The average employee sends about 38 e-mails a day. Could those be wasted marketing opportunities? That's the thought that occurred to Sean Guerin, co-founder of U.S. Imaging Solutions, a Davie, Florida–based company that sells and services copiers and printers. Guerin decided to try WrapMail, a service that slips advertisements for his company's products into the e-mails his 60 employees send to customers, vendors, and friends. Now, all of Guerin's employees have become de facto members of the sales team just by keeping up with regular correspondence.
Several recently introduced products and services, including WrapMail, mailPrimer, BrandMail, and Exclaimer Signature Manager, offer these so-called e-mail enhancements. Prices and features vary, but they all take a company's outgoing e-mail messages and turn them into marketing mailers, complete with stationery-style borders, banner ads to promote sales and new products, and embedded links. Or as WrapMail describes its service, "It's like an e-mail signature on steroids."
As the name suggests, WrapMail takes an outgoing e-mail message and wraps the borders in clickable images. Companies create banner ads, add them to a template, and specify which webpage should appear when someone clicks on an ad. Employees don't need to install anything -- the ads are automatically added after they hit Send. For companies with fewer than 200 employees, the service, which costs $5 per user per month, routes outgoing e-mail through WrapMail's servers. For larger companies, it's an additional $3,000 to install a WrapMail server on-site.
Guerin saw results right away. In the first week, someone who clicked on an e-mail banner ad bought an $8,000 printer. The e-mail in question? A reply Guerin had sent to a friend, saying he would attend a dinner party. Guerin's friend forwarded the RSVP to the host, who happened to work at a photography studio that needed a new printer. Guerin was so impressed that he later joined WrapMail's board.
There is some evidence to suggest that everyday e-mails make for a persuasive marketing platform. According to a survey by Forrester Research, 77 percent of people say they trust the information in e-mails sent from people they know. That ranks well above the 46 percent who trust what they read in newspapers. And whether or not recipients fully trust the ads in e-mails from acquaintances, they at least look at them. WrapMail claims that nearly all of the e-mails sent with its service get opened. A typical e-mail marketing newsletter, in contrast, is lucky to get a 50 percent open rate.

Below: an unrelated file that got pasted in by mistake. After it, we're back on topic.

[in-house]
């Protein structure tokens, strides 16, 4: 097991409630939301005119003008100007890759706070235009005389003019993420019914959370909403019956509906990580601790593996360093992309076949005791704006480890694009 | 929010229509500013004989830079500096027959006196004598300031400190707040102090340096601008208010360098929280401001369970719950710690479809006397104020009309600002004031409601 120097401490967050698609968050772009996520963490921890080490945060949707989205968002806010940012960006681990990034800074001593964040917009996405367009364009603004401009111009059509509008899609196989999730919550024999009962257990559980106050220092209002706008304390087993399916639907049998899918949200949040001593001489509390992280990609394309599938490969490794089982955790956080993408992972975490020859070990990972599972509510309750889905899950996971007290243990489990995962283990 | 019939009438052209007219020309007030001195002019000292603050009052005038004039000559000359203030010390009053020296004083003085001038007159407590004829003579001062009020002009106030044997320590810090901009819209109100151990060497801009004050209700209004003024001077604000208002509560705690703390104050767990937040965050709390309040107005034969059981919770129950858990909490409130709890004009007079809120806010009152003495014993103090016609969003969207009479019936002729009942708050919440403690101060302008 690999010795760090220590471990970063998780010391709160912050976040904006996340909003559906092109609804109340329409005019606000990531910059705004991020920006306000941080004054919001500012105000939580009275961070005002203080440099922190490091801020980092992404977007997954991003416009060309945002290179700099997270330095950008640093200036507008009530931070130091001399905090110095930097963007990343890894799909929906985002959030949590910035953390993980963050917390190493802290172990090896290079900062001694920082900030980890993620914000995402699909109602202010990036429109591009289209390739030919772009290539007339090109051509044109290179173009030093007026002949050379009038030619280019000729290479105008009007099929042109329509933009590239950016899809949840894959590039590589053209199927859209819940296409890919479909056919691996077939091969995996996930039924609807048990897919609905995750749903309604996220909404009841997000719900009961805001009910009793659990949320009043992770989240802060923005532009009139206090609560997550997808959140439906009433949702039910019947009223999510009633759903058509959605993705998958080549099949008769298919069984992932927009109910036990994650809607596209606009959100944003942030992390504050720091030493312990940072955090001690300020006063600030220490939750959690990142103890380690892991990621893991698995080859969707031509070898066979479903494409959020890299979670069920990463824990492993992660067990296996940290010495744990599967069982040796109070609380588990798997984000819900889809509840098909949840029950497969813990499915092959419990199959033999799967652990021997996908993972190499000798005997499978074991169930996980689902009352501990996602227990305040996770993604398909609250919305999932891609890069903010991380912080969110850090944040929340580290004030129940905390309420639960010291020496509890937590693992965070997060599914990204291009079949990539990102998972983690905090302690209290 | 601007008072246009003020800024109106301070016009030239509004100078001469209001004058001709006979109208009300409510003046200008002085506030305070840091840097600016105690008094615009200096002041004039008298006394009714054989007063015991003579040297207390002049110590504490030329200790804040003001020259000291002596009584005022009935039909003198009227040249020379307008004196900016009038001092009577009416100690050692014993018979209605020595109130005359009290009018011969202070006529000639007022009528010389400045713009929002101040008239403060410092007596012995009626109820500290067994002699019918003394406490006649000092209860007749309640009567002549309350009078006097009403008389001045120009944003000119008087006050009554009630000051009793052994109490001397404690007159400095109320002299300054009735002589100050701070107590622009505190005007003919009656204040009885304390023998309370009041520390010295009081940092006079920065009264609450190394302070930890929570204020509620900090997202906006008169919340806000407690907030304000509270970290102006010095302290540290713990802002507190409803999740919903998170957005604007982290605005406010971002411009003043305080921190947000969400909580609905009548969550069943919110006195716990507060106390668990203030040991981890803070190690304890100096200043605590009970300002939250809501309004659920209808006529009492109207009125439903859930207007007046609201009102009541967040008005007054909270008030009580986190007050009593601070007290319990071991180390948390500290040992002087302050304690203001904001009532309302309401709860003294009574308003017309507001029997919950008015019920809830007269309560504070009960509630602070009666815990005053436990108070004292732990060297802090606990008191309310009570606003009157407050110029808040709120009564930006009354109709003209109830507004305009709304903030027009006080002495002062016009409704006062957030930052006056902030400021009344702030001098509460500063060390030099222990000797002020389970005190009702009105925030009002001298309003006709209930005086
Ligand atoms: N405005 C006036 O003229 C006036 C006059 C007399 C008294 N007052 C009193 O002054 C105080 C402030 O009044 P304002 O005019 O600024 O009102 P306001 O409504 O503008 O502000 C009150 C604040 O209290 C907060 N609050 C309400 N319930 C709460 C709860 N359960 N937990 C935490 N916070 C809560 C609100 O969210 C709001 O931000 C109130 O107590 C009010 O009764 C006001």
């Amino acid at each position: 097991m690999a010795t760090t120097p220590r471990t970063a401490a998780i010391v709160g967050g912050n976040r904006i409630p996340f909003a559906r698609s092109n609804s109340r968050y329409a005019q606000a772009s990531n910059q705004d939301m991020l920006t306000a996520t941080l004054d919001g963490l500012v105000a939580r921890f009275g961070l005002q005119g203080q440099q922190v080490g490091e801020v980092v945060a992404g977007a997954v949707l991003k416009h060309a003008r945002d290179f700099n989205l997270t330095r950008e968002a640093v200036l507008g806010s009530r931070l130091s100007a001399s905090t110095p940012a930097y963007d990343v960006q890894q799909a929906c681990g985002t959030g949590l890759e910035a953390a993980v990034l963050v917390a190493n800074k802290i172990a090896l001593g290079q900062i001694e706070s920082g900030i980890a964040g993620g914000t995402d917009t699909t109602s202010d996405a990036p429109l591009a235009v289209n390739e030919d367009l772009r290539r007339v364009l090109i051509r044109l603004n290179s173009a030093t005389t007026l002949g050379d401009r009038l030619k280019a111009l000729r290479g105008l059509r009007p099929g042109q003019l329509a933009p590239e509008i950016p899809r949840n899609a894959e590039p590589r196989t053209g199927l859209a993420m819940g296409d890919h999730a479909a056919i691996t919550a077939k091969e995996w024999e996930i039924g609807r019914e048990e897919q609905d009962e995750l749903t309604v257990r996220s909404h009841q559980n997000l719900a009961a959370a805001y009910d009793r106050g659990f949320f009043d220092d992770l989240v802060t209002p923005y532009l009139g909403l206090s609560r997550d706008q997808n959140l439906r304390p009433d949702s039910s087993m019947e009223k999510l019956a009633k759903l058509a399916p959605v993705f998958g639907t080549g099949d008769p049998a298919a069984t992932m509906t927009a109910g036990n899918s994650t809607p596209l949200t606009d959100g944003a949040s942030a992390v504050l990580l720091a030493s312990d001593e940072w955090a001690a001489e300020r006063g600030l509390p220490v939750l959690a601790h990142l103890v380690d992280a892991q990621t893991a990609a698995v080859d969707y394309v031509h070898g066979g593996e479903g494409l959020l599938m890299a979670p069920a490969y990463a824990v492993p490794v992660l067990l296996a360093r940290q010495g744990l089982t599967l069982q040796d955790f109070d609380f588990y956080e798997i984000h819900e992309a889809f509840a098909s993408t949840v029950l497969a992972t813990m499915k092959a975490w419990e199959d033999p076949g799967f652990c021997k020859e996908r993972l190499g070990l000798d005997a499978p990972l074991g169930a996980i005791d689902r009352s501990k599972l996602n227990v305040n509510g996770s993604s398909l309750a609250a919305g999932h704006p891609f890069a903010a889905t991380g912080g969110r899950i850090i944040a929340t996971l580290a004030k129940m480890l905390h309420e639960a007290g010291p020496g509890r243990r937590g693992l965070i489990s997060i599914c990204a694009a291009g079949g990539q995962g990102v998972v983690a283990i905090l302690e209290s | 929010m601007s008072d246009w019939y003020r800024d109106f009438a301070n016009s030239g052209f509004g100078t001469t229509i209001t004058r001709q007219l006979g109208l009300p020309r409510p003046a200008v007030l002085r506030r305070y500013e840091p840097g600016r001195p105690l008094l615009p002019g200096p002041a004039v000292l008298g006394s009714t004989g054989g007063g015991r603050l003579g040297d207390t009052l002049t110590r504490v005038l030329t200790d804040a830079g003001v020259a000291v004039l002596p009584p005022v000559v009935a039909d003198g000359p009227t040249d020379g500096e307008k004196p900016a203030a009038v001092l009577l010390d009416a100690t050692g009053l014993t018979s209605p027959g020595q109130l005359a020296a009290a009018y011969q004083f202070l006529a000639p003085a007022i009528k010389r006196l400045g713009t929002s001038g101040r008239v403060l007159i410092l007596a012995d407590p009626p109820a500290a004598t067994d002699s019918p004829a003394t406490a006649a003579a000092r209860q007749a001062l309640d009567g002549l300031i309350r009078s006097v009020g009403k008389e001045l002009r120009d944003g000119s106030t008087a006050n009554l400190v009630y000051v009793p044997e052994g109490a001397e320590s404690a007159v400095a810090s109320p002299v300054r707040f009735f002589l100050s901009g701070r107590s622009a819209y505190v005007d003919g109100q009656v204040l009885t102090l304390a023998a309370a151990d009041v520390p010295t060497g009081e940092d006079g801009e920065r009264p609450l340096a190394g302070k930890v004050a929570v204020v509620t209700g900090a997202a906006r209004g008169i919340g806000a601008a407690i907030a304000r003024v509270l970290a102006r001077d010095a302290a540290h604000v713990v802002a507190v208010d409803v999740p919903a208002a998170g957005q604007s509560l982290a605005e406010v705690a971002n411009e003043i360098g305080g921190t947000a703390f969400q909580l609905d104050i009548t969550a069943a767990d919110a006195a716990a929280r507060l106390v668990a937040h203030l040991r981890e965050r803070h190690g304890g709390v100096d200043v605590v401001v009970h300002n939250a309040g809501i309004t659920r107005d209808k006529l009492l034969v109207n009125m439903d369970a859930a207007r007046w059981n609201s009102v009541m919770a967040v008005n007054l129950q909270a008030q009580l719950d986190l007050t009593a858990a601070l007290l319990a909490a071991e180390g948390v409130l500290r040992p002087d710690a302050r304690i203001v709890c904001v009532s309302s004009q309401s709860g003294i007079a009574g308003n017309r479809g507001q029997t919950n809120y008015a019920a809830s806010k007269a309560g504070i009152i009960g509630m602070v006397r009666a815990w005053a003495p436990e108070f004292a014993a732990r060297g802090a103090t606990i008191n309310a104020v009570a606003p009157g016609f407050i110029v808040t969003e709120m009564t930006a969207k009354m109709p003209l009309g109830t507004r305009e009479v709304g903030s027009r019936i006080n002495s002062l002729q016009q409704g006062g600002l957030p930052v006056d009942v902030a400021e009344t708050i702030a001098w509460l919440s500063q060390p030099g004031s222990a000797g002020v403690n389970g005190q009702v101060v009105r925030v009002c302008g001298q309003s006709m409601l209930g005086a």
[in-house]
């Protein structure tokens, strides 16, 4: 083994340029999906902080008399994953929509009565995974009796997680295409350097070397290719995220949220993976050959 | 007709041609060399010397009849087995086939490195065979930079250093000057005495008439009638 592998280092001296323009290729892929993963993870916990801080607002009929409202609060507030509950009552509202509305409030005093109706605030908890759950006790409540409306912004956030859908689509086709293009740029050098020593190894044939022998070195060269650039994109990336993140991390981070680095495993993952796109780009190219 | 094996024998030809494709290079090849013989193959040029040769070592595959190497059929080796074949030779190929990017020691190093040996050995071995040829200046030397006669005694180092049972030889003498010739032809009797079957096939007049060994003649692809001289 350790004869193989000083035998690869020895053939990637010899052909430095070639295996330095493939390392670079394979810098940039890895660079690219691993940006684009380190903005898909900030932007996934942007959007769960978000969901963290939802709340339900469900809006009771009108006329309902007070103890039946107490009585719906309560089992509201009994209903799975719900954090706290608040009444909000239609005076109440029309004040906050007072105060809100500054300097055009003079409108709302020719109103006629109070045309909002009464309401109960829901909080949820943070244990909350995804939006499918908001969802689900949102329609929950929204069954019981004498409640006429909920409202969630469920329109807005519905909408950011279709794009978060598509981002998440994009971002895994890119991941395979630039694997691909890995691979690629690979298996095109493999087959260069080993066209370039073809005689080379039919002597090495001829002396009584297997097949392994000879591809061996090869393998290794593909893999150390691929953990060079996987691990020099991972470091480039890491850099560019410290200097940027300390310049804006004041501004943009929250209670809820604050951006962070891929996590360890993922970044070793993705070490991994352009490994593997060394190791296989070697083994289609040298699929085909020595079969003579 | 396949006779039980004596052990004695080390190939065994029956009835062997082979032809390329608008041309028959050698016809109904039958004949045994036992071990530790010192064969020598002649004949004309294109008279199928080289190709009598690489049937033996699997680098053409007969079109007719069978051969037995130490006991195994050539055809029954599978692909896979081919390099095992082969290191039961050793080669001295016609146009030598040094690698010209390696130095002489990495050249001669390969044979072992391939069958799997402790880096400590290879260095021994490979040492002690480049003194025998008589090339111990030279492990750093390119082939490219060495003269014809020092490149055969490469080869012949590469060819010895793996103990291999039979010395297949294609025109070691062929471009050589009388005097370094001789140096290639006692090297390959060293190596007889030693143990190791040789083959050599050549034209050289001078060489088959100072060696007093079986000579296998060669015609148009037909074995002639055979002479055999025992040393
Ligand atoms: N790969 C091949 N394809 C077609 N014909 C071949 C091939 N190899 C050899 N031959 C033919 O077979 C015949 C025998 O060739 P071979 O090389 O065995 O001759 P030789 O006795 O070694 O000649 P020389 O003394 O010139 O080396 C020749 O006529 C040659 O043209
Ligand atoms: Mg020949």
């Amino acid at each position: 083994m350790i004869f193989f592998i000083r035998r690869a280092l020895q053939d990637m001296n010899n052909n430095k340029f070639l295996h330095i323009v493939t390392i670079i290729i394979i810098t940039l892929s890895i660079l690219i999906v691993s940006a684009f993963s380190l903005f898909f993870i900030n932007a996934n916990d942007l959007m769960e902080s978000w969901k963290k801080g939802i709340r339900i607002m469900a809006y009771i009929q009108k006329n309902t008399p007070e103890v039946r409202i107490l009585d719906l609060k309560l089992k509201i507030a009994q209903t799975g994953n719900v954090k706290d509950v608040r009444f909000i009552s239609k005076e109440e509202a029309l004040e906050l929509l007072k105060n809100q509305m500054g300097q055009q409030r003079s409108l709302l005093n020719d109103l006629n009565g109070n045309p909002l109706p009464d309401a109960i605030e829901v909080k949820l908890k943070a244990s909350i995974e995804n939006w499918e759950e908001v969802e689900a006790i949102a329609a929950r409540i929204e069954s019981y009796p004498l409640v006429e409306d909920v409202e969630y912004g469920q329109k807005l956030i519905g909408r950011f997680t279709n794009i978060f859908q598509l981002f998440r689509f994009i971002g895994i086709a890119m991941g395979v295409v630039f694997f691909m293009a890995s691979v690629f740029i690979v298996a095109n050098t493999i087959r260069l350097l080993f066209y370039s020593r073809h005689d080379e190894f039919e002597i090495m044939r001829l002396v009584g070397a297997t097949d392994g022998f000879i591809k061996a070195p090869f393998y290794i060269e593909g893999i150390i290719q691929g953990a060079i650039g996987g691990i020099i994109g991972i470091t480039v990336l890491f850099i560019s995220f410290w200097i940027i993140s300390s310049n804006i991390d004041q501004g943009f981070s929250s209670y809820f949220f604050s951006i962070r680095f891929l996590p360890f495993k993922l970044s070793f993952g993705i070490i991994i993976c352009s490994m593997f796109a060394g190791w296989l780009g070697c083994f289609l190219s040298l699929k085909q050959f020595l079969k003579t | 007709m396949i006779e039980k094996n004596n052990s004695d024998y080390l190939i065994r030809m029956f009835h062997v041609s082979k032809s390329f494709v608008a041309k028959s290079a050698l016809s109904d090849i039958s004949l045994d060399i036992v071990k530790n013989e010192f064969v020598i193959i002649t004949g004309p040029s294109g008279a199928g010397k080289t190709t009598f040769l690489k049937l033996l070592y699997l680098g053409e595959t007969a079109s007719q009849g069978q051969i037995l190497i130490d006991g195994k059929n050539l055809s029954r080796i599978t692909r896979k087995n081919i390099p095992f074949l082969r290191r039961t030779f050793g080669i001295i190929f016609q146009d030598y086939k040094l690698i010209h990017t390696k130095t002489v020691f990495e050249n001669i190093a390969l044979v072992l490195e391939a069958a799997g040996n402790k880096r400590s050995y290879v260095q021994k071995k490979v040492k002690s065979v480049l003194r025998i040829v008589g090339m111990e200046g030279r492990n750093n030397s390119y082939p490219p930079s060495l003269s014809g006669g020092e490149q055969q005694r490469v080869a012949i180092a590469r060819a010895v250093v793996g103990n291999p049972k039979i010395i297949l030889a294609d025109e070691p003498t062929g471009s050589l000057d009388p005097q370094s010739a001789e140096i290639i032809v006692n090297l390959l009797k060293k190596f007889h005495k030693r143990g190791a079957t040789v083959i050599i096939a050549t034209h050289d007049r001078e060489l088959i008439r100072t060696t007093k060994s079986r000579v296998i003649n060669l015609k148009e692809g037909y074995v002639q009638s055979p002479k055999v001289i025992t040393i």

The e-mail ads may be especially effective in niche markets. Tim Davey, president of Global Marine Travel, an agency based in Fort Lauderdale, Florida, that arranges flights for people who work on oil rigs, cargo ships, and private yachts, says WrapMail helps the company target its marketing efforts. Because airlines offer these workers special discounts through Global Marine, the company doesn't widely publicize its promotions. "We spend about 50 percent of our time turning down people who aren't qualified to use these fares," says Davey. About 24 of Global Marine's 78 employees get ads placed on outgoing messages -- about 500 e-mails a month -- to cruise-line executives, yacht owners, and other travel agencies. About half of all recipients click on the ads, says Davey.
Of course, there are some drawbacks to plastering e-mails with ads. The messages sometimes get tangled in spam filters. There are also concerns that the in-your-face ads will turn off customers. When WrapMail was mentioned on a tech blog recently, it drew some criticisms. "If I was regularly receiving e-mails with wraps…I would stop dealing with that company," wrote one commenter. Another added, "Just what we need, more advertising to invade our personal space. Stay out of my inbox!"
WrapMail allows each recipient to opt out of the ads and receive just normal, plain-text e-mails. And a company can omit the ads for contacts who receive frequent e-mails. But Guerin isn't worried about his ads getting on people's nerves. "You can't hit people over the head hard enough when it comes to making them aware of the products you offer," he says.
Staff editor KASEY WEHRUM has written for Inc. magazine on subjects ranging from the businesses behind professional bull riding to gadget inventor and father of the infomercial, Ron Popeil. His work has appeared in the New York Times, Worth, Budget Travel, and on MSNBC.com. He lives in Brooklyn.